TLC Book Tour: Clair de Lune

Clair de Lune

Jetta Carleton

Harper Perennial

304 pages

Allen Liles is a a farm girl, born and raised, who is determined to become a writer.  She is reasonable enough to realize that she has to be more realistic, so in order to make ends meets, she takes a job working as a college professor, and puts her aspirations on the back burner.

Allen realizes quickly that teaching isn’t as bad as she had anticipated.  She is only a couple of years older than her students, and she forms a bond with some of her more studious pupils, most notably George and Toby.

George and Toby are in Allen’s modern writing seminar and they become so interested in the subject matter that they often stay after class to discuss literature and the meetings quickly involve into a threesome.  Allen, Toby and George start meeting at Allen’s apartment numerous times a week and go out on the town together as well.  George becomes a third wheel though once Toby and Allen begin to grow closer, and it begins to seem as though Allen’s infatuation with Toby could put an end to her teaching career.

Given that Clair de Lune takes place in 1941, it is well before the time of Mary Kay Letourneau.  It is easy to see how Allen’s situation could get out of hand, although at times I was shocked that she could be so naive.  She seemed much too young to be a college professor but she also became a very likeable character for me.

I knew nothing about this book but I immediately volunteered to participate in the tour because I have been meaning to read Carlson’s other book, The Moonflower Vine. I knew very little about Clair de Lune and I am glad I went into it not knowing much.  The simplicity of the prose really struck a chord with me and I found myself flying through the book at lightening speed.  I am even more excited to read The Moonflower Vine now!

About Jetta Carleton

Jetta Carleton was born in 1913 in Holden, Missouri, and earned a master’s degree at the University of Missouri. She worked as a schoolteacher, a radio copywriter in Kansas City, and a television advertising copywriter in New York City. She and her husband settled in Santa Fe, New Mexico, where they ran a small publishing house, The Lightning Tree. She died in 1999. The Moonflower Vine was, until now, her only published novel.

Jetta’s Tour Stops

Tuesday, March 6th: A Bookish Way of Life

Monday, March 12th: Unabridged Chick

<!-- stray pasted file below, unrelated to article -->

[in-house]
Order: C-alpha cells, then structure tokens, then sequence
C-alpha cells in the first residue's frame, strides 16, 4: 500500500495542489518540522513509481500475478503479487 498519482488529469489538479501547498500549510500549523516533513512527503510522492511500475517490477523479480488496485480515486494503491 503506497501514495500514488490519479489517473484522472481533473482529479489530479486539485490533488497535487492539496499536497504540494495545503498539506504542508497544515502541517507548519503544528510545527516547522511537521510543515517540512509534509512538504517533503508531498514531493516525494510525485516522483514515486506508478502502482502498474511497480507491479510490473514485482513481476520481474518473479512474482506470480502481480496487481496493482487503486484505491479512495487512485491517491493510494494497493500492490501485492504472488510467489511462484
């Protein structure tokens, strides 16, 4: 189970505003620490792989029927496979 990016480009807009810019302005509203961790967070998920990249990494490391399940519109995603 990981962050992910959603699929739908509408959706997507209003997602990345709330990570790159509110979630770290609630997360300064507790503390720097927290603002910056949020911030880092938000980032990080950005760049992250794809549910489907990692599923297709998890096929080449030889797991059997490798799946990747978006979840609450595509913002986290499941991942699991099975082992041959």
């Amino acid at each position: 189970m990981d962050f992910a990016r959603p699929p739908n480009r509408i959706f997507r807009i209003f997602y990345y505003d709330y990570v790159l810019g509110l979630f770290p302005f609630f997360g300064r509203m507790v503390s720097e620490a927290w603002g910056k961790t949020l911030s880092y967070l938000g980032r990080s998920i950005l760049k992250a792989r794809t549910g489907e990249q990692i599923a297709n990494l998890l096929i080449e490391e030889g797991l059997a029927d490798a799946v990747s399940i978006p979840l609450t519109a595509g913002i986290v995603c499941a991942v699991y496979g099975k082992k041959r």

Tuesday, March 13th: The Bluestocking Society

Monday, March 19th: Amused By Books

Wednesday, March 21st: BookNAround

Thursday, March 22nd: Life In Review

Friday, March 23rd: “That’s Swell!”

Monday, March 26th: The Lost Entwife

Tuesday, March 27th: Review By Lola

TBD: Jo-Jo Loves to Read!

TBD: Coffee and a Book Chick

TBD: Lit Endeavors

10 Responses

  1. The more positive reviews for this book I read the more interested I am in picking it up! I’m glad the author went with simple prose especially given the subject matter. Thanks for the review!

  2. It does seem as though this is a read that makes the reader really think, and I find the fact that this happened so long ago fascinating as well. I love the way you’ve described this book, and feel like it’s something that I need to check out. I can imagine that I would love this one. Great review today!

  3. This book sounds riveting! I love that Allen wants to be a writer and is a college prof. although she sounds young for the job and I wonder what her qualifications are…but this was a different time, many years ago. I’m kind of surprised and also interested by how close she becomes to 2 of her students. I’m curious if she’s lonely or grew up too fast. I also wonder where George ends up in all this!

    I definitely want to read this book. Your review got me hooked, thank you for a great job on this post, Stephanie!

  4. I bet that would have been quite shocking in 1941! Sounds like a good book!

  5. It seemed odd that she “took a job as a college professor” — like you can just apply to do that. I guess I got hung up on the farm girl part. : )

  6. I’d like to read this one for the time period alone. She sounds like an interesting character.

  7. Oh, this one sounds good. Thank you for introducing me to it, I hadn’t heard of it before.

  8. As I read the reviews of this one I keep finding myself thinking of the modern day news stories (like Mary Kay that you mentioned) … seems like this kind of thing has been going on for a long time.

    Glad you enjoyed this one! Thanks for being on the tour.

  9. [...] 23rd: “That’s Swell!”Monday, March 26th: The Lost EntwifeTuesday, March 27th: Review By LolaWednesday, March 28th: Jo-Jo Loves to Read!TBD: Coffee and a Book ChickTBD: Lit [...]

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